The banquet hall, which has been long known as a grand location for weddings, proms, gala fashion shows, and corporate events such as the Super 60 and Pynchon Awards, will soon be given an extensive facelift, said Sparks, adding quickly that, while the look may change somewhat, what won’t is the facility’s dedication to customer service — and being on the cutting edge of change in this highly competitive business.
For this issue’s holiday party planner and focus on area banquet facilities, BusinessWest talked with Sparks about his entrepreneurial gambit and how he intends to make the past prologue for this Agawam landmark.
In 1991, Sparks was attending UMass and working his way toward a degree in Psychology. He applied for work at Chez Josef as a bartender, but the Skoles talked him into waiting tables, and he caught the hospitality bug.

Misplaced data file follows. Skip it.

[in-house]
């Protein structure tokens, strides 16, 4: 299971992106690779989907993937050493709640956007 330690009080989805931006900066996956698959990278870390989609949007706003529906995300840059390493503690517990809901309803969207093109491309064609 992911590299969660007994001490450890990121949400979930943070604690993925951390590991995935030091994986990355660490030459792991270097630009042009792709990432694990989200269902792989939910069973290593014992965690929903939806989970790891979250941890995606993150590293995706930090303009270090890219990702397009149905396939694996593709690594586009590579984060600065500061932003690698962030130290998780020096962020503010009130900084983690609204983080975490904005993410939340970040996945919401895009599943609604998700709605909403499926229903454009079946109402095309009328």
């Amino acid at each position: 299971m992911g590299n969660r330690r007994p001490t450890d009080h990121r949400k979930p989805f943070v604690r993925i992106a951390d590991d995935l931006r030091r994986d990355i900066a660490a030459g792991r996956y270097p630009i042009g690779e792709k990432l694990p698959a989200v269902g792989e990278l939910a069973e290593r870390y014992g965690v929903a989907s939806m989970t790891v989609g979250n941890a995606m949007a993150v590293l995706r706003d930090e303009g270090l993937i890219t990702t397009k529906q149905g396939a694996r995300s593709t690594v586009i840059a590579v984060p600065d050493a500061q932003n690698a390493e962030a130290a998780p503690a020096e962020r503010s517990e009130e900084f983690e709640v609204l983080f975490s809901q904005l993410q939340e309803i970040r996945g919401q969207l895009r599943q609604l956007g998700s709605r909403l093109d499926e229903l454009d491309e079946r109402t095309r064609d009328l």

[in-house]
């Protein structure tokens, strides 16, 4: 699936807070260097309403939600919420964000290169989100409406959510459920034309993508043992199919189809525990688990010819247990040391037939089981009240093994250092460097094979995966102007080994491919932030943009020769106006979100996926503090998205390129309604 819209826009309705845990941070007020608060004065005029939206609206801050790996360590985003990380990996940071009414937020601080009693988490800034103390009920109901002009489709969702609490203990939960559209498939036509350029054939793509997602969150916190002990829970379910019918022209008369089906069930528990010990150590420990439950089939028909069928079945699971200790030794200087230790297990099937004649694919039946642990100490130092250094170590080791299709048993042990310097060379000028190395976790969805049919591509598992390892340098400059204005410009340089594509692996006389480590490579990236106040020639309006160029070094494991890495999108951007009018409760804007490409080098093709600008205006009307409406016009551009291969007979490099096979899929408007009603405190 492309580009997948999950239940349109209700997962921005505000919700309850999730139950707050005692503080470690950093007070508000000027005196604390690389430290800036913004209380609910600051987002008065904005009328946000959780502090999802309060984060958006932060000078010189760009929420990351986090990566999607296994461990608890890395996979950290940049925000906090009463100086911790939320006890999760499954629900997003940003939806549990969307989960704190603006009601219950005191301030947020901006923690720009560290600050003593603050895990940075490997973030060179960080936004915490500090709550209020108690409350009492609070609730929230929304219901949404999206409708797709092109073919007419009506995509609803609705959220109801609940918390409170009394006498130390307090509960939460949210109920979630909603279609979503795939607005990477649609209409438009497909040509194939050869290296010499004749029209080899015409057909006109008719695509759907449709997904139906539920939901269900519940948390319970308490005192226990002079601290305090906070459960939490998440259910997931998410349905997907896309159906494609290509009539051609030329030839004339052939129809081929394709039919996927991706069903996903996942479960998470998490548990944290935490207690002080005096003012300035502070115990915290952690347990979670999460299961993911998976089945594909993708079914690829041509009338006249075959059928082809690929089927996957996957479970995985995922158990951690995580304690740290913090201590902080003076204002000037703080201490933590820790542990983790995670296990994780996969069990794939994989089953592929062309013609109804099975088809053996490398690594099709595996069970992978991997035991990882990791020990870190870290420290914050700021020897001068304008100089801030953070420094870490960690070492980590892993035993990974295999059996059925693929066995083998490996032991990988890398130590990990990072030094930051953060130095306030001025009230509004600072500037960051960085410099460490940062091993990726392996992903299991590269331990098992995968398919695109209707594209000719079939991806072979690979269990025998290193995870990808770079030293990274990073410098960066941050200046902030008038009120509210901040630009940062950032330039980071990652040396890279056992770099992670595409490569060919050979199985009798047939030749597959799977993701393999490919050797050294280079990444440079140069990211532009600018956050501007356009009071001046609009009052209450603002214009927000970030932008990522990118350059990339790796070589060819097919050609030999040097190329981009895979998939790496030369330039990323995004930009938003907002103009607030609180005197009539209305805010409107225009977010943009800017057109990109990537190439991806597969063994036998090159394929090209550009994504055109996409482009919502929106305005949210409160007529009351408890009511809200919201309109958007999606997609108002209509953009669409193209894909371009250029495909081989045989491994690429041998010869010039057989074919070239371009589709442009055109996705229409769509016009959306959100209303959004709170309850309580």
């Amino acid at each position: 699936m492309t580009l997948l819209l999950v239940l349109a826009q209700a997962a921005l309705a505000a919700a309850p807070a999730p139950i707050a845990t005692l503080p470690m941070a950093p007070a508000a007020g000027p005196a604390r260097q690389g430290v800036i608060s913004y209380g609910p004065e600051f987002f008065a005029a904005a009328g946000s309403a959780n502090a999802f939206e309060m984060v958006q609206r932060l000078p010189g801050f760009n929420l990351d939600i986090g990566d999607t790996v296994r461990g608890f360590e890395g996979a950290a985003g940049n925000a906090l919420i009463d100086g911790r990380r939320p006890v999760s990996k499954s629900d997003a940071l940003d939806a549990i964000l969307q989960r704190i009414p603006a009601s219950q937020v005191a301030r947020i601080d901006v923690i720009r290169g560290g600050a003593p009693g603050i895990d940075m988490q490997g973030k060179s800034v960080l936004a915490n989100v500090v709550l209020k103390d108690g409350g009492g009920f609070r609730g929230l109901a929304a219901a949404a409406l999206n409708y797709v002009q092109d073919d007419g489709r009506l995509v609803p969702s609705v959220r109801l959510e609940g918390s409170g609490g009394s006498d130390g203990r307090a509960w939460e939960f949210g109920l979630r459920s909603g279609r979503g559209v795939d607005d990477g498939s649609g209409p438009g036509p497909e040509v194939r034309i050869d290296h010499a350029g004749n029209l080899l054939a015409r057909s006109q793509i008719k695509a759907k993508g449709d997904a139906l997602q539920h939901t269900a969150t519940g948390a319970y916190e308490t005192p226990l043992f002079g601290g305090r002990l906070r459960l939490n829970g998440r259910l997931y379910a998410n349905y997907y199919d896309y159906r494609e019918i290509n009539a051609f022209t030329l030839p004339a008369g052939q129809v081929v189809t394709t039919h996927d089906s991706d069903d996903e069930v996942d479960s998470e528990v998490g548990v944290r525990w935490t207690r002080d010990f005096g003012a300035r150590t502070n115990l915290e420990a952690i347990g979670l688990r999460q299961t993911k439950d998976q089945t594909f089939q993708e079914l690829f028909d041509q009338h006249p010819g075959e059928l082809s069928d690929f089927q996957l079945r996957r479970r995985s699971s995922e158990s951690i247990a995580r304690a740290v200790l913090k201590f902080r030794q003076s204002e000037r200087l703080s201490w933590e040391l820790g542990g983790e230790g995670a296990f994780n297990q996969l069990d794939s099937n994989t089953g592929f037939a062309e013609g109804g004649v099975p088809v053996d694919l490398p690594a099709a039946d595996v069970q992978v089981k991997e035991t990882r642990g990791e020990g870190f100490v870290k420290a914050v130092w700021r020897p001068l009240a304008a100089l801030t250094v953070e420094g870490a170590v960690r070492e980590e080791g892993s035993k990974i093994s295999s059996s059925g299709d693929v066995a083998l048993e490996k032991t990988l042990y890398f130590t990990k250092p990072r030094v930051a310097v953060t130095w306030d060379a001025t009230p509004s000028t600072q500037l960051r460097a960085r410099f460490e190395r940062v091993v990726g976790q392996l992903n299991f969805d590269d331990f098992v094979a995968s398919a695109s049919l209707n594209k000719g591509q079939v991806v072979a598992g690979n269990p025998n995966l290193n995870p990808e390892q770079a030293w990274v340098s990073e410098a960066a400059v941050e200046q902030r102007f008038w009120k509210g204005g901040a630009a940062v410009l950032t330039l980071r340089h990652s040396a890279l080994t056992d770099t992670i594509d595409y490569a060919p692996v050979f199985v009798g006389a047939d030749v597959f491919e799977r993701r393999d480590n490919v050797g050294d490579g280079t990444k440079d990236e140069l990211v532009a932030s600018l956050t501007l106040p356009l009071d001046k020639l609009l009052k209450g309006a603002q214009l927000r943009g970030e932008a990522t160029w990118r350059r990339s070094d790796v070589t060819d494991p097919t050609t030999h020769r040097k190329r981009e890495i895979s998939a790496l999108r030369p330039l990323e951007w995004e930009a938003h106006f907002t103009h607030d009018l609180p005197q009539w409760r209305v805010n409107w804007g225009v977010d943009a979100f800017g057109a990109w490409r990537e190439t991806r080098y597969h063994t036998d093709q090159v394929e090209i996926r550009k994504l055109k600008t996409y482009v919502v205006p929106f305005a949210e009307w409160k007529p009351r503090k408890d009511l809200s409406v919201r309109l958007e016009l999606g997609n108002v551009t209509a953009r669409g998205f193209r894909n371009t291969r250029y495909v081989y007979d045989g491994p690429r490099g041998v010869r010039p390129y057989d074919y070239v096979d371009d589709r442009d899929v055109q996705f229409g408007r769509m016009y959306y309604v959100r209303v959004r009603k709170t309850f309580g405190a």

He would stay with the company, taking several titles, and eventually operations manager. Throughout his tenure, he said he carried out his various duties as if he had a “vested interest” in the company, and admitted that, if the opportunity to acquire the facility ever came about, he would work to find some way to make it happen.
And in 2010, those pieces starting falling into place.
“I said to the Skoles, ‘if there is ever an opportunity to step in and purchase’ … and that started the ball rolling,” he explained, adding that the progression was a natural one, due to his many years there. The parties explored options together, and the result, said Sparks, was a transition as seamless as possible.